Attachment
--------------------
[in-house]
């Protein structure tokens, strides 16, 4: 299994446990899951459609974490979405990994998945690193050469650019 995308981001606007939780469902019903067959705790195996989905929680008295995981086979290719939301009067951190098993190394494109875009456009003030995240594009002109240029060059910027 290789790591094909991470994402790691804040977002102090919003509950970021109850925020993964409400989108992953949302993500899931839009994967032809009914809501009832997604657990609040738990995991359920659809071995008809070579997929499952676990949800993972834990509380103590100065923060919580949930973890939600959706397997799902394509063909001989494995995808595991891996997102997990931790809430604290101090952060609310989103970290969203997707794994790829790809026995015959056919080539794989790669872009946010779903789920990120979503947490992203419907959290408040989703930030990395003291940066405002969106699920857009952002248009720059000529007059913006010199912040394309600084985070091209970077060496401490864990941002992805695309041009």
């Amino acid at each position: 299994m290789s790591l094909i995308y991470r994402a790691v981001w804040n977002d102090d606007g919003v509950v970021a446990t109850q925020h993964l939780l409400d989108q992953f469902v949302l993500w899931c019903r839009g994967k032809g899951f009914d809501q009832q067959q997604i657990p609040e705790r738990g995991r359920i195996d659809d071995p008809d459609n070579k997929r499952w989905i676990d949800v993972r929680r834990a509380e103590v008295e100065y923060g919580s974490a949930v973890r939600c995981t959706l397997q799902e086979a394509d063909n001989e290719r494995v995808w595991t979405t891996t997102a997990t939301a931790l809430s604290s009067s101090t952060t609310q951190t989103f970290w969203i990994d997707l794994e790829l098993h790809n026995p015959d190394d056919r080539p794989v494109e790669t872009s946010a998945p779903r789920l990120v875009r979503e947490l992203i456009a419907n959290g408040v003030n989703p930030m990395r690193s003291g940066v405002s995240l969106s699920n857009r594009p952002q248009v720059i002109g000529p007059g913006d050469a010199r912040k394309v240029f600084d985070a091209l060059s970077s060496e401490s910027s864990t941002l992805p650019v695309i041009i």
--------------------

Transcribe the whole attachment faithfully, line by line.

[in-house]
């Protein structure tokens, strides 16, 4: 299994446990899951459609974490979405990994998945690193050469650019 995308981001606007939780469902019903067959705790195996989905929680008295995981086979290719939301009067951190098993190394494109875009456009003030995240594009002109240029060059910027 290789790591094909991470994402790691804040977002102090919003509950970021109850925020993964409400989108992953949302993500899931839009994967032809009914809501009832997604657990609040738990995991359920659809071995008809070579997929499952676990949800993972834990509380103590100065923060919580949930973890939600959706397997799902394509063909001989494995995808595991891996997102997990931790809430604290101090952060609310989103970290969203997707794994790829790809026995015959056919080539794989790669872009946010779903789920990120979503947490992203419907959290408040989703930030990395003291940066405002969106699920857009952002248009720059000529007059913006010199912040394309600084985070091209970077060496401490864990941002992805695309041009």
């Amino acid at each position: 299994m290789s790591l094909i995308y991470r994402a790691v981001w804040n977002d102090d606007g919003v509950v970021a446990t109850q925020h993964l939780l409400d989108q992953f469902v949302l993500w899931c019903r839009g994967k032809g899951f009914d809501q009832q067959q997604i657990p609040e705790r738990g995991r359920i195996d659809d071995p008809d459609n070579k997929r499952w989905i676990d949800v993972r929680r834990a509380e103590v008295e100065y923060g919580s974490a949930v973890r939600c995981t959706l397997q799902e086979a394509d063909n001989e290719r494995v995808w595991t979405t891996t997102a997990t939301a931790l809430s604290s009067s101090t952060t609310q951190t989103f970290w969203i990994d997707l794994e790829l098993h790809n026995p015959d190394d056919r080539p794989v494109e790669t872009s946010a998945p779903r789920l990120v875009r979503e947490l992203i456009a419907n959290g408040v003030n989703p930030m990395r690193s003291g940066v405002s995240l969106s699920n857009r594009p952002q248009v720059i002109g000529p007059g913006d050469a010199r912040k394309v240029f600084d985070a091209l060059s970077s060496e401490s910027s864990t941002l992805p650019v695309i041009i």